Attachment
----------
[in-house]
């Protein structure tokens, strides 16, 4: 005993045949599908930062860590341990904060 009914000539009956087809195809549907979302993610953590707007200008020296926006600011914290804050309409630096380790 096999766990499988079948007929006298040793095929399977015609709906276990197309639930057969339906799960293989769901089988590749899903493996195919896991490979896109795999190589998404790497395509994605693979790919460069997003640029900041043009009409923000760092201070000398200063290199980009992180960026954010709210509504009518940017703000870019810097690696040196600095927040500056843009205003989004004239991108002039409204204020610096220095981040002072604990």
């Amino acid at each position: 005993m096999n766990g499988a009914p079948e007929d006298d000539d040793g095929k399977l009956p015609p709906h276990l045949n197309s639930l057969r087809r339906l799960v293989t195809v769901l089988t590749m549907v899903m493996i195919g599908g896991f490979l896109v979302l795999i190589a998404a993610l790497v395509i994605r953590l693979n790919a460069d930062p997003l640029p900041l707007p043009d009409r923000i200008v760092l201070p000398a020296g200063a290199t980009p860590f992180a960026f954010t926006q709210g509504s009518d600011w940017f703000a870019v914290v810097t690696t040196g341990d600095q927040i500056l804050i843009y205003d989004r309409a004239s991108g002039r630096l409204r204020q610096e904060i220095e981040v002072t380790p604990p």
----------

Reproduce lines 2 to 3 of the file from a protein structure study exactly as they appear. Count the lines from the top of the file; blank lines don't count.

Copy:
């Protein structure tokens, strides 16, 4: 005993045949599908930062860590341990904060 009914000539009956087809195809549907979302993610953590707007200008020296926006600011914290804050309409630096380790 096999766990499988079948007929006298040793095929399977015609709906276990197309639930057969339906799960293989769901089988590749899903493996195919896991490979896109795999190589998404790497395509994605693979790919460069997003640029900041043009009409923000760092201070000398200063290199980009992180960026954010709210509504009518940017703000870019810097690696040196600095927040500056843009205003989004004239991108002039409204204020610096220095981040002072604990």
């Amino acid at each position: 005993m096999n766990g499988a009914p079948e007929d006298d000539d040793g095929k399977l009956p015609p709906h276990l045949n197309s639930l057969r087809r339906l799960v293989t195809v769901l089988t590749m549907v899903m493996i195919g599908g896991f490979l896109v979302l795999i190589a998404a993610l790497v395509i994605r953590l693979n790919a460069d930062p997003l640029p900041l707007p043009d009409r923000i200008v760092l201070p000398a020296g200063a290199t980009p860590f992180a960026f954010t926006q709210g509504s009518d600011w940017f703000a870019v914290v810097t690696t040196g341990d600095q927040i500056l804050i843009y205003d989004r309409a004239s991108g002039r630096l409204r204020q610096e904060i220095e981040v002072t380790p604990p």